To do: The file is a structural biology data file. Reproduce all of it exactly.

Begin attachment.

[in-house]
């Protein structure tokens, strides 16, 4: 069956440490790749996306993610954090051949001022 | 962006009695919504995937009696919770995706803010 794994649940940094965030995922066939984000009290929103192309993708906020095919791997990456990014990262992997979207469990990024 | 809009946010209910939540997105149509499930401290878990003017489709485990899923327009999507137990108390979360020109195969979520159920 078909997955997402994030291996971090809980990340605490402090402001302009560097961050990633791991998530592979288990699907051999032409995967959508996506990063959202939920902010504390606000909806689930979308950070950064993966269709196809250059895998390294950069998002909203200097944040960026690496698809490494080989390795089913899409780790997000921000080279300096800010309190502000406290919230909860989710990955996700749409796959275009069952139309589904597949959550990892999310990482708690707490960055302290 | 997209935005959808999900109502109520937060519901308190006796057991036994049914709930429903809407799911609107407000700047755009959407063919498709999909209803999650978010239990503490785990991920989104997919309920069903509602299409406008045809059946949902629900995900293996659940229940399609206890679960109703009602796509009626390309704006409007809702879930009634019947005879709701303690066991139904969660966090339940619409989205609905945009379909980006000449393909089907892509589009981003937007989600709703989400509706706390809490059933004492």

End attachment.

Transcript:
[in-house]
């Protein structure tokens, strides 16, 4: 069956440490790749996306993610954090051949001022 | 962006009695919504995937009696919770995706803010 794994649940940094965030995922066939984000009290929103192309993708906020095919791997990456990014990262992997979207469990990024 | 809009946010209910939540997105149509499930401290878990003017489709485990899923327009999507137990108390979360020109195969979520159920 078909997955997402994030291996971090809980990340605490402090402001302009560097961050990633791991998530592979288990699907051999032409995967959508996506990063959202939920902010504390606000909806689930979308950070950064993966269709196809250059895998390294950069998002909203200097944040960026690496698809490494080989390795089913899409780790997000921000080279300096800010309190502000406290919230909860989710990955996700749409796959275009069952139309589904597949959550990892999310990482708690707490960055302290 | 997209935005959808999900109502109520937060519901308190006796057991036994049914709930429903809407799911609107407000700047755009959407063919498709999909209803999650978010239990503490785990991920989104997919309920069903509602299409406008045809059946949902629900995900293996659940229940399609206890679960109703009602796509009626390309704006409007809702879930009634019947005879709701303690066991139904969660966090339940619409989205609905945009379909980006000449393909089907892509589009981003937007989600709703989400509706706390809490059933004492």